Felix Booth, a British merchant, died Jan. 24, 1850, at age 74. Booth inherited a family distilling business and turned Booth’s Gin into a household name. He became prominent enough that he was elected sheriff of London in 1828. About this time, he met Sir John Ross, a disgraced captain in the Royal Navy. Ross had been the first of his generation to take a ship into Baffin Bay in search of a Northwest Passage. Unfortunately, he turned back just when he should have sailed forward, which aroused great displeasure among the Secretaries of the Admiralty, and Ross never got another command.

So when Ross wanted to take a second stab at an Arctic voyage, this time in a steam-powered vessel, he found a private sponsor in Felix Booth, who bought and outfitted the Victory (second image). Ross sailed in 1829 and made it partway into the Arctic archipelago, when the Victory was frozen in for the winter, which was normal. Unfortunately, it remained frozen in for the next four summers and winters, which was not normal, and Ross had plenty of time to name the features around him. He called the frozen bay the Gulf of Boothia (see map detail, third image), and the peninsula nearby Boothia Felix (now Boothia Peninsula), and his place of encampment Felix Harbour (fourth image). He even called the native Inuit he encountered “Boothians” (our first image above is captioned “Snow Cottages of the Boothians”).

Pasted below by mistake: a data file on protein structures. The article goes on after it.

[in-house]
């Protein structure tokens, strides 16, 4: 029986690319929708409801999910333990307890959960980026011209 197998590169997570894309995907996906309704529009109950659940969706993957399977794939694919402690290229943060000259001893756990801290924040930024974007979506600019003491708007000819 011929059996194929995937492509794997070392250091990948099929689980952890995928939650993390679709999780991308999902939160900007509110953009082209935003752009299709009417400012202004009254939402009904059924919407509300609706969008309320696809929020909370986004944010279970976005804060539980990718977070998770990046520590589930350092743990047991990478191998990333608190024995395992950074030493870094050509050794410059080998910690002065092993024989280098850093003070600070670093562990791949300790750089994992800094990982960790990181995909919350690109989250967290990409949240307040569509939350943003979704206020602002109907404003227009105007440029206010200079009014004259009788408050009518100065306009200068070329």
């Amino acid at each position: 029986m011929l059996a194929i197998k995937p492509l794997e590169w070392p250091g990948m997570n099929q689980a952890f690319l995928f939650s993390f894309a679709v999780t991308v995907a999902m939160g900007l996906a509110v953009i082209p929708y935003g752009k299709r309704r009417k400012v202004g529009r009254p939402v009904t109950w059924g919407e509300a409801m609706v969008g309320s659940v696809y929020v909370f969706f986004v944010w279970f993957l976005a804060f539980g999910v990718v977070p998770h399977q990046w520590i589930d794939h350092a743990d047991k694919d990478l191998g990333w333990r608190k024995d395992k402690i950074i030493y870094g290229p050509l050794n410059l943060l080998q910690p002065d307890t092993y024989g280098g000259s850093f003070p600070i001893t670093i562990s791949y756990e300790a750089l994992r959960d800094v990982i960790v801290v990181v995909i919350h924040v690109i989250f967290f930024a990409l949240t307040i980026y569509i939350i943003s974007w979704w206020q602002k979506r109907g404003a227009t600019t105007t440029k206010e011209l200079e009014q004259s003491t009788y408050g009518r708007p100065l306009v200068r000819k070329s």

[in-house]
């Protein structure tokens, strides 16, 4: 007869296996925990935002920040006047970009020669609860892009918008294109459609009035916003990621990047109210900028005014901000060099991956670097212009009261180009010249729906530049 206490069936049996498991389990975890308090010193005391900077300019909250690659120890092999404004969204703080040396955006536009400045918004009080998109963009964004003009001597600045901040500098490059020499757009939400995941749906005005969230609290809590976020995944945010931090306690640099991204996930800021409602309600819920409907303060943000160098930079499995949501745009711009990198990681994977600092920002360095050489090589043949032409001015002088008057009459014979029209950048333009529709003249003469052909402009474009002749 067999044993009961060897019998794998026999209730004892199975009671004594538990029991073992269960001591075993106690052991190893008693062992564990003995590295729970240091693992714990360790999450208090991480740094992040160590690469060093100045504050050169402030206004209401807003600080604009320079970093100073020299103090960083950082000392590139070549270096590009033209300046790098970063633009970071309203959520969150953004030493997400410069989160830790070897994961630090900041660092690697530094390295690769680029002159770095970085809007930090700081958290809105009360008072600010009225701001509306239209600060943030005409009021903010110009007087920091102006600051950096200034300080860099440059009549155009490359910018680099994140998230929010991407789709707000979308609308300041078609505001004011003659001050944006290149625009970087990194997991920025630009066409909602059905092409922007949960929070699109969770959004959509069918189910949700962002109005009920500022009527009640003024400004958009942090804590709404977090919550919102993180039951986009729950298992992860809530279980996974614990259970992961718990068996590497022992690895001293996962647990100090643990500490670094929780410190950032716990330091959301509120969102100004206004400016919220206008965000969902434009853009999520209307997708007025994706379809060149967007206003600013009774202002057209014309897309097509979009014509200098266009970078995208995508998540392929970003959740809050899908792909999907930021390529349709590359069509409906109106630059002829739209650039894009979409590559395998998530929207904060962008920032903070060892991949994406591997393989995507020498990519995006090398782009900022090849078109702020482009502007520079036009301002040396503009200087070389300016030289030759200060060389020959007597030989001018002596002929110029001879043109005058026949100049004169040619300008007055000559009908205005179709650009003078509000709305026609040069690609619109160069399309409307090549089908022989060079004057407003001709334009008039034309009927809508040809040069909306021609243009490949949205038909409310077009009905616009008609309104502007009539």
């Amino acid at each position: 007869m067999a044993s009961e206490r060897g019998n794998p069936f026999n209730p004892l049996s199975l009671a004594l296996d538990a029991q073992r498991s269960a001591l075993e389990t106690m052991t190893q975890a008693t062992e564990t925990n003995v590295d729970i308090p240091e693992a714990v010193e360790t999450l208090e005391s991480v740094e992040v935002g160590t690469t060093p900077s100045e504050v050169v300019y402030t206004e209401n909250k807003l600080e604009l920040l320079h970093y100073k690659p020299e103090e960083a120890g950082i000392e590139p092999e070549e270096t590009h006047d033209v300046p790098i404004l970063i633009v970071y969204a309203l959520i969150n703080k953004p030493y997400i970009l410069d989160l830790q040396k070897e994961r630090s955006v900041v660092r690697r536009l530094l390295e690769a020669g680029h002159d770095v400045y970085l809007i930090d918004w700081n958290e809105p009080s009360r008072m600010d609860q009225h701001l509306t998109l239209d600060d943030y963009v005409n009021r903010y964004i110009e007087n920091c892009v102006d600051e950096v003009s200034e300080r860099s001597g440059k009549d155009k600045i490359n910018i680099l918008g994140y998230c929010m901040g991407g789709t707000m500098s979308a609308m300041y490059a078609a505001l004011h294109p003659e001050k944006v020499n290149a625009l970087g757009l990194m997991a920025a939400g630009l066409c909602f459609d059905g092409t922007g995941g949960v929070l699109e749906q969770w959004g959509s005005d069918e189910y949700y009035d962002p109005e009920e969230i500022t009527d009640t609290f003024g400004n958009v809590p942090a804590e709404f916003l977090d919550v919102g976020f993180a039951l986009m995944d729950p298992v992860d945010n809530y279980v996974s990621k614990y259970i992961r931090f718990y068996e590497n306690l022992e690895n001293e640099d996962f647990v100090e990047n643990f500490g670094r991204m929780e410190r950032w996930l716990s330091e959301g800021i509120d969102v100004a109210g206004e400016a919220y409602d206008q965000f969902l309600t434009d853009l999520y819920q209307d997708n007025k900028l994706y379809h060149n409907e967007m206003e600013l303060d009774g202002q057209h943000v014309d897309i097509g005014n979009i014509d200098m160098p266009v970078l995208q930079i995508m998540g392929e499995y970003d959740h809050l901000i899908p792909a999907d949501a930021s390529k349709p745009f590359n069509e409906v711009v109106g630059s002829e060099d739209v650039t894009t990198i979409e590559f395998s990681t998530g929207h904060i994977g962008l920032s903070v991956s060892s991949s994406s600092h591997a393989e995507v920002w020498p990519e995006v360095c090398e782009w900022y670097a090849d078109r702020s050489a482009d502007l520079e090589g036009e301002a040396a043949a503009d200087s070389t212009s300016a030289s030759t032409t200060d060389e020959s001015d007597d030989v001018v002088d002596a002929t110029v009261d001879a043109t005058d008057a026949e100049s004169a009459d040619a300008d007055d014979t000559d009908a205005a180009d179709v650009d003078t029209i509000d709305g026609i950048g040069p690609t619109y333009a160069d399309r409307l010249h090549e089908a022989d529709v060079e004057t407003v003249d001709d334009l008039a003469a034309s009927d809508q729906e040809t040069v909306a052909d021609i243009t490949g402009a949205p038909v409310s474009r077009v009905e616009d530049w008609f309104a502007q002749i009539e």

In 1834, Ross and his men gave up waiting for a thaw and walked out, catching a ride from a passing vessel. Booth was elected a Fellow of the Royal Society the same year, presumably because he was a patron of science, since he had no other scientific credentials. We displayed several narratives of the Ross/Booth voyage in our 2008 exhibition, Ice: A Victorian Romance.

Dr. William B. Ashworth, Jr., Consultant for the History of Science, Linda Hall Library and Associate Professor, Department of History, University of Missouri-Kansas City. Comments or corrections are welcome; please direct to ashworthw@umkc.edu.